Darren Barefoot
Darren Barefoot


Mixed Bag

Things don't belong anywhere else.

July 15, 2003

So I bought this shirt at Zara in Athens. Or was it the Zara in Barcelona? As Dublin didn't have one, we visited Zara stores in every major European city we made it to over the past two years. It's a fitted, striped, shirt with tight sleeves and a big collar. I'm no fashion guru, but it seems to playfully harken back to the seventies.

I've got a certain geeky/artiste/preppy sartorial combination which is, if nothing else, conventional. Aside from this shirt, my most exciting garment is a gas attendant's shirt with snaps that reads 'Janice' on the name tag. I wear that, and savour the irony (Janice must have been a big girl).

But this shirt is too cool for me. I put it on occasionally, walk around the apartment, and sulkingly take it off. This shirt knows about cars and wine, it has a timeshare at Whistler and a girlfriend with implants. Me, I just feel like a chotch.

Lacking a digital camera, I've scanned my shirt. Note the two buttons at the collar. That alone makes it too cool for me.

10:31:10 PM        Mixed Bag

My American-but-lives-in-Ireland-after-several-years-in-Italy friend James sends me this universal truth from CNN: Italians are lousy drivers.

According to the poll by vehicle lease company LeasePlan, 22 percent of European drivers said Italians were the worst menace on the roads. The French came in a distant second, picked by 16 percent.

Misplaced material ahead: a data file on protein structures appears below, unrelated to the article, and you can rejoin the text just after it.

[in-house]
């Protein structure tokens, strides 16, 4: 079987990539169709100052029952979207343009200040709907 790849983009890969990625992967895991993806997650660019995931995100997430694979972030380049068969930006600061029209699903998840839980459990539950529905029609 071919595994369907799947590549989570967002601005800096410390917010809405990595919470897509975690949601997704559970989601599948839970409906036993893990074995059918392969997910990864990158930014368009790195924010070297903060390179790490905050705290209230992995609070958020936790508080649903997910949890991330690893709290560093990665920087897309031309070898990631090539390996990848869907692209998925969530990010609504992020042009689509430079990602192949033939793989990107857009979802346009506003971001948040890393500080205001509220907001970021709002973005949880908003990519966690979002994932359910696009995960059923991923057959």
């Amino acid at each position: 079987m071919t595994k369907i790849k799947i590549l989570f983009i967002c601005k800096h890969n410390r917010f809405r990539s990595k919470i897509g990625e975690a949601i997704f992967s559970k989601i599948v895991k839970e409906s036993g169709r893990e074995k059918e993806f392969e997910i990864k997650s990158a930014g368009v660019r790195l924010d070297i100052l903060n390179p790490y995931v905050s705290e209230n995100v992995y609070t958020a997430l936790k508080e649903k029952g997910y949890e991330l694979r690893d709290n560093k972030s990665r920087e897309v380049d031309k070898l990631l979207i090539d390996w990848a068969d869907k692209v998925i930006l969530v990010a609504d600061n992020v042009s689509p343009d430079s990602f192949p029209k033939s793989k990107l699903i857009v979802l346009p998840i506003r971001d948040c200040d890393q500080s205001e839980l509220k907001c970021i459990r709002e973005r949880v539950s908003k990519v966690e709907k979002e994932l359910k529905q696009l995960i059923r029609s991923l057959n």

Apparently while much of continental Europe relies on verbal abuse while the driving, the UK leads Europe in rude hand signals. That's typically English, I'd say. They wouldn't want to roll down their window for fear of actually speaking with someone. In truth, given their rich gestural history, it's surprisingly that the Italians don't lead in this category as well.

Which reminds me of a hand gesture something I learned in Ireland. I was vaguely familiar with it from Irish and British films, but you never see it in North America. It's the two-finger salute, a sort of peace sign, except with the back of your hand facing the target. It's the British Isles equivalent of flipping the bird. British and Irish readers, is there a common term for this gesture?

I believe this is all-American Steve McQueen, but he's got the gesture correct:

There's an insightful history the gesture here.

10:11:28 AM        Mixed Bag Politics